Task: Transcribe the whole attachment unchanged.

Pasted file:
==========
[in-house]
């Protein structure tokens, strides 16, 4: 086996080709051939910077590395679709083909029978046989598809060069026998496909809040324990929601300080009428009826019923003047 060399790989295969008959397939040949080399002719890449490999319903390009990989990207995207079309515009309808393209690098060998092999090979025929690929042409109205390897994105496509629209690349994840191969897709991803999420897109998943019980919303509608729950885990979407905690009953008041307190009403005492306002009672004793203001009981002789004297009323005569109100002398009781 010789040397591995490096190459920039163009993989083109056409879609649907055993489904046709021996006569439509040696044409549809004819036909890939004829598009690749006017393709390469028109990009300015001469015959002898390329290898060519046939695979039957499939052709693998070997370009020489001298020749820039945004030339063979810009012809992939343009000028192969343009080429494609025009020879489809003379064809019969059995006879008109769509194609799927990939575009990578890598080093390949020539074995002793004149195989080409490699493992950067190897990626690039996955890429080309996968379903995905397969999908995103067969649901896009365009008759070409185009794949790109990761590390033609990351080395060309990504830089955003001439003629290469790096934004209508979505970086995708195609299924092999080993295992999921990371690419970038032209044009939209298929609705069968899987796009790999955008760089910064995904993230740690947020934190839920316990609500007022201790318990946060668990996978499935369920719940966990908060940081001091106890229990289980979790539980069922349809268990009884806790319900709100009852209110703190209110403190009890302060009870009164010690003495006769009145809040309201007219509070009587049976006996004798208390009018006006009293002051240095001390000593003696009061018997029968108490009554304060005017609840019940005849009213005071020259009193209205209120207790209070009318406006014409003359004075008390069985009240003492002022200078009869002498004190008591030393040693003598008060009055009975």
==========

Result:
[in-house]
């Protein structure tokens, strides 16, 4: 086996080709051939910077590395679709083909029978046989598809060069026998496909809040324990929601300080009428009826019923003047 060399790989295969008959397939040949080399002719890449490999319903390009990989990207995207079309515009309808393209690098060998092999090979025929690929042409109205390897994105496509629209690349994840191969897709991803999420897109998943019980919303509608729950885990979407905690009953008041307190009403005492306002009672004793203001009981002789004297009323005569109100002398009781 010789040397591995490096190459920039163009993989083109056409879609649907055993489904046709021996006569439509040696044409549809004819036909890939004829598009690749006017393709390469028109990009300015001469015959002898390329290898060519046939695979039957499939052709693998070997370009020489001298020749820039945004030339063979810009012809992939343009000028192969343009080429494609025009020879489809003379064809019969059995006879008109769509194609799927990939575009990578890598080093390949020539074995002793004149195989080409490699493992950067190897990626690039996955890429080309996968379903995905397969999908995103067969649901896009365009008759070409185009794949790109990761590390033609990351080395060309990504830089955003001439003629290469790096934004209508979505970086995708195609299924092999080993295992999921990371690419970038032209044009939209298929609705069968899987796009790999955008760089910064995904993230740690947020934190839920316990609500007022201790318990946060668990996978499935369920719940966990908060940081001091106890229990289980979790539980069922349809268990009884806790319900709100009852209110703190209110403190009890302060009870009164010690003495006769009145809040309201007219509070009587049976006996004798208390009018006006009293002051240095001390000593003696009061018997029968108490009554304060005017609840019940005849009213005071020259009193209205209120207790209070009318406006014409003359004075008390069985009240003492002022200078009869002498004190008591030393040693003598008060009055009975």